Their Fate Rests in Their Hands

Ian Gooding



What can be done to keep teams from tanking, both in real hockey and fantasy hockey?

Mark March 26 and 30 on your calendars. Mike Harrington of the Buffalo News suggests in his piece, titled "Tank convoy rolling in Arizona as Yandle dealt to Rangers", that the NHL will be watching these games closely as they could determine who ends up dead last in the NHL this year.

Buffalo has six of its remaining games against other tanking teams. Columbus has five. Edmonton, Carolina and Toronto have four each. Arizona only has two, which are the ones against Buffalo.

There are always whispers in any season about tanking when a team does not do very well. It could be at the start, in the middle or now as the end nears. Tanking involves improving one's chances to secure the first overall pick in the entry draft.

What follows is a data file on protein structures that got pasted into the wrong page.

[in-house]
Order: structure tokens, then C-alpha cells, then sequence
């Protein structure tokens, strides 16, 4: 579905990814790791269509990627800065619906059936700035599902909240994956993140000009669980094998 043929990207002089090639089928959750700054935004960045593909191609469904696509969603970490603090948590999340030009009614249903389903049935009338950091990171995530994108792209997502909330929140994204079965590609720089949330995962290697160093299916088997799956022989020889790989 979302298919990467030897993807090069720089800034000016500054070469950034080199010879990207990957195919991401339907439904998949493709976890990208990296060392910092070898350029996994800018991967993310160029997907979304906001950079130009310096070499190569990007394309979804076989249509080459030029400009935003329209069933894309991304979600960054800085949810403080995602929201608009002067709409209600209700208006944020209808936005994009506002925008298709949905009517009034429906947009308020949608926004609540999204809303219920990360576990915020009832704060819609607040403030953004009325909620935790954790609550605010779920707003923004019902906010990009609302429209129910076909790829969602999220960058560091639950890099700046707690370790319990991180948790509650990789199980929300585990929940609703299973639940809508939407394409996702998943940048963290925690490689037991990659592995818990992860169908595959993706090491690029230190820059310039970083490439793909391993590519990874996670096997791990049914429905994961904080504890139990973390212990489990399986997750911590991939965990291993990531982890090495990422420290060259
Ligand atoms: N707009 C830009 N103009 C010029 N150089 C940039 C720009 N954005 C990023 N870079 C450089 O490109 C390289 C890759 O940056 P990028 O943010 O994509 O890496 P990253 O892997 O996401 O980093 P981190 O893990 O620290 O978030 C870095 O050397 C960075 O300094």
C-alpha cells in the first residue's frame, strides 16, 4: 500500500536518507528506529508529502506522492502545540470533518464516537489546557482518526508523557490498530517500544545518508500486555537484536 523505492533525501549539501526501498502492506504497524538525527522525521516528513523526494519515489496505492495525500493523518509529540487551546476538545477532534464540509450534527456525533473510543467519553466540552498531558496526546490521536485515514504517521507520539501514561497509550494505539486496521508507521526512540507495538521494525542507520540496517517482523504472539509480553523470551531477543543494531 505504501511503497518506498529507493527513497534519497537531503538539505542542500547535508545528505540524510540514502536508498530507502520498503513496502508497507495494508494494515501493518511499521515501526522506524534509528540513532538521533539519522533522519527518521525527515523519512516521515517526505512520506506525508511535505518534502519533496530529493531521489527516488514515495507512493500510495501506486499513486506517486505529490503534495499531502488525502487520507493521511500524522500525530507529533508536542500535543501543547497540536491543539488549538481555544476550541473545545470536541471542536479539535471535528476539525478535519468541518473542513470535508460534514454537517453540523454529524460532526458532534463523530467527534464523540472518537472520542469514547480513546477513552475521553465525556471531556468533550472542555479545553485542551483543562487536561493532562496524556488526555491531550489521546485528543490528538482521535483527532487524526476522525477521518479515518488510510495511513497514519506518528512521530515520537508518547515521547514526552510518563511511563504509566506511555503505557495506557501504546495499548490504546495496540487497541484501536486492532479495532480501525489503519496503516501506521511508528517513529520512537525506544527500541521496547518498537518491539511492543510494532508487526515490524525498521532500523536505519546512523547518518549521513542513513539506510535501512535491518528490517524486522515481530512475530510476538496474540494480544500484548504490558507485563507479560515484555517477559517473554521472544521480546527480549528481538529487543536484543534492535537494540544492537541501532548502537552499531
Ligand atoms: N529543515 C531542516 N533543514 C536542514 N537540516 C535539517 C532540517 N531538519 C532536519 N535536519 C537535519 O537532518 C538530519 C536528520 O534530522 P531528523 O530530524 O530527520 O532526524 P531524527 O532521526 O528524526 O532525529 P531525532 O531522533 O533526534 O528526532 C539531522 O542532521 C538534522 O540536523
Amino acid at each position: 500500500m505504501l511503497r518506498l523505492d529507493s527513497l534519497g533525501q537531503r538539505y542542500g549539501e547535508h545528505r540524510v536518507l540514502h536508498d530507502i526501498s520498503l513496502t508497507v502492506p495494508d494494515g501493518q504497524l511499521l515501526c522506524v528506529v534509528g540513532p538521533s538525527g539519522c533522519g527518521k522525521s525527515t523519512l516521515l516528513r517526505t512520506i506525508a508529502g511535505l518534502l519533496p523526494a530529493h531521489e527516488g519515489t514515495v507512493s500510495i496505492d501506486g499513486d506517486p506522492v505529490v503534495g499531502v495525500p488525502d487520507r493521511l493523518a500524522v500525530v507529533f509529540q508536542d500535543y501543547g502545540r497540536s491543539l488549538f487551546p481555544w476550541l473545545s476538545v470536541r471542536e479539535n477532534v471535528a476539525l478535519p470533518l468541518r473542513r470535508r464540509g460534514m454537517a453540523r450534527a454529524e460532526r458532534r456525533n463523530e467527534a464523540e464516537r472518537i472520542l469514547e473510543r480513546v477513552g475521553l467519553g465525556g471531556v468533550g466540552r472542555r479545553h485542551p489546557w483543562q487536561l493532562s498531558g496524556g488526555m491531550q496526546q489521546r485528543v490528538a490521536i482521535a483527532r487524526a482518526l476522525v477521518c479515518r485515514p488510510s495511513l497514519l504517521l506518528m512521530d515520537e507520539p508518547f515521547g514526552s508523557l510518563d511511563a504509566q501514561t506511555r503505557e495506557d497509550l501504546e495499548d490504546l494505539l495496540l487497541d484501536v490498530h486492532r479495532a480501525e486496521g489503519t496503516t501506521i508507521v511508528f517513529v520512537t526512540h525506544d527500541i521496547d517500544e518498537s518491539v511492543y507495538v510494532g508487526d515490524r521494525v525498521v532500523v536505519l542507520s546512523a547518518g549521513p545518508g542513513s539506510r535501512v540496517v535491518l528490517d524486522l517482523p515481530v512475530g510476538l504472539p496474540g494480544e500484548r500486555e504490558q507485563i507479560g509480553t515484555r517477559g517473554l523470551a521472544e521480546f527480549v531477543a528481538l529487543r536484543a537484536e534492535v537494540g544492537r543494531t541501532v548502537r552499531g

Oh the horror! Tanking is irreprehensible. No respectable player, coach, management team would ever purposely do such a thing.

Pierre LeBrun of quotes Josh Gorges in his "Tanking or trying? Sabres answer" article as saying "losing on purpose to get the high draft pick, it’s ridiculous. Never in my life have I heard about losing on purpose. Never. That’s one of the most asinine things I’ve ever heard of in my life. People can have their opinions, that’s one of the great things of pro sports is talking about all kinds of things, that’s the world we live in, but it’s our job as players in here to ignore it."

In another article by Harrington called "New goaltender Johnson calls TSN tanking interview 'disrespectful'" he quotes Chad Johnson as saying "If you don’t play to win, then you shouldn’t be playing. That’s my mindset. I want to come in here and compete. Play as many games as I can and win as many games as I can.”

"Players are paid to win, coaches are paid to